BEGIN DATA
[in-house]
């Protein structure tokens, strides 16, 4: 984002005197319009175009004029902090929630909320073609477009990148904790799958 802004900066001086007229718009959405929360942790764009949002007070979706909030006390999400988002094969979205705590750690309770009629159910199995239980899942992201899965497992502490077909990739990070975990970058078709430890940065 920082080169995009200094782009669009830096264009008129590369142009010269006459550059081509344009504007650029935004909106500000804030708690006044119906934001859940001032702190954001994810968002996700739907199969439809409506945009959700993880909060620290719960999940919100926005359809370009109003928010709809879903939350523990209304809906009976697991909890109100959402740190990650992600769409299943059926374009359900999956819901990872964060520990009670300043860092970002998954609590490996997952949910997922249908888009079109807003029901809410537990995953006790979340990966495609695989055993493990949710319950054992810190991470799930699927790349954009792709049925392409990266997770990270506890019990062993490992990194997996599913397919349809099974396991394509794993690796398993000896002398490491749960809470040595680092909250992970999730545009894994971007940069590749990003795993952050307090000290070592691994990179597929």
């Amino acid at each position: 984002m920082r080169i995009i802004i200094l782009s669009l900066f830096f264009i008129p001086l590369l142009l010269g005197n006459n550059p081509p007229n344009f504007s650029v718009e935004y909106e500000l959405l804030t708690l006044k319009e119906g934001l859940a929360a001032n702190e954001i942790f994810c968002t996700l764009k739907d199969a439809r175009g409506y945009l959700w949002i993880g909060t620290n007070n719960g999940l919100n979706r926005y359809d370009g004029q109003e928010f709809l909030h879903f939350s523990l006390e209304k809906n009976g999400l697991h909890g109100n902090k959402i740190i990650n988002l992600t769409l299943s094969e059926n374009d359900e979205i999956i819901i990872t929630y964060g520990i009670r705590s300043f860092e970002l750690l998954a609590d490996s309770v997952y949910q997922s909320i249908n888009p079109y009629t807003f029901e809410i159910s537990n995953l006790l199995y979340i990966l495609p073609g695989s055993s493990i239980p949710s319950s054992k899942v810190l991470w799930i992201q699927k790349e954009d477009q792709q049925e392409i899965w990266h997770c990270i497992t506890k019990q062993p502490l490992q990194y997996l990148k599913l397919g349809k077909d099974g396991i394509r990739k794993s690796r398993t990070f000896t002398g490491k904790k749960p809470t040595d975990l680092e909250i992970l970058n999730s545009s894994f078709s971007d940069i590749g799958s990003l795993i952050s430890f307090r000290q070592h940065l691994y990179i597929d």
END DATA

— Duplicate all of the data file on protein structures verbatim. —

[in-house]
């Protein structure tokens, strides 16, 4: 984002005197319009175009004029902090929630909320073609477009990148904790799958 802004900066001086007229718009959405929360942790764009949002007070979706909030006390999400988002094969979205705590750690309770009629159910199995239980899942992201899965497992502490077909990739990070975990970058078709430890940065 920082080169995009200094782009669009830096264009008129590369142009010269006459550059081509344009504007650029935004909106500000804030708690006044119906934001859940001032702190954001994810968002996700739907199969439809409506945009959700993880909060620290719960999940919100926005359809370009109003928010709809879903939350523990209304809906009976697991909890109100959402740190990650992600769409299943059926374009359900999956819901990872964060520990009670300043860092970002998954609590490996997952949910997922249908888009079109807003029901809410537990995953006790979340990966495609695989055993493990949710319950054992810190991470799930699927790349954009792709049925392409990266997770990270506890019990062993490992990194997996599913397919349809099974396991394509794993690796398993000896002398490491749960809470040595680092909250992970999730545009894994971007940069590749990003795993952050307090000290070592691994990179597929």
């Amino acid at each position: 984002m920082r080169i995009i802004i200094l782009s669009l900066f830096f264009i008129p001086l590369l142009l010269g005197n006459n550059p081509p007229n344009f504007s650029v718009e935004y909106e500000l959405l804030t708690l006044k319009e119906g934001l859940a929360a001032n702190e954001i942790f994810c968002t996700l764009k739907d199969a439809r175009g409506y945009l959700w949002i993880g909060t620290n007070n719960g999940l919100n979706r926005y359809d370009g004029q109003e928010f709809l909030h879903f939350s523990l006390e209304k809906n009976g999400l697991h909890g109100n902090k959402i740190i990650n988002l992600t769409l299943s094969e059926n374009d359900e979205i999956i819901i990872t929630y964060g520990i009670r705590s300043f860092e970002l750690l998954a609590d490996s309770v997952y949910q997922s909320i249908n888009p079109y009629t807003f029901e809410i159910s537990n995953l006790l199995y979340i990966l495609p073609g695989s055993s493990i239980p949710s319950s054992k899942v810190l991470w799930i992201q699927k790349e954009d477009q792709q049925e392409i899965w990266h997770c990270i497992t506890k019990q062993p502490l490992q990194y997996l990148k599913l397919g349809k077909d099974g396991i394509r990739k794993s690796r398993t990070f000896t002398g490491k904790k749960p809470t040595d975990l680092e909250i992970l970058n999730s545009s894994f078709s971007d940069i590749g799958s990003l795993i952050s430890f307090r000290q070592h940065l691994y990179i597929d």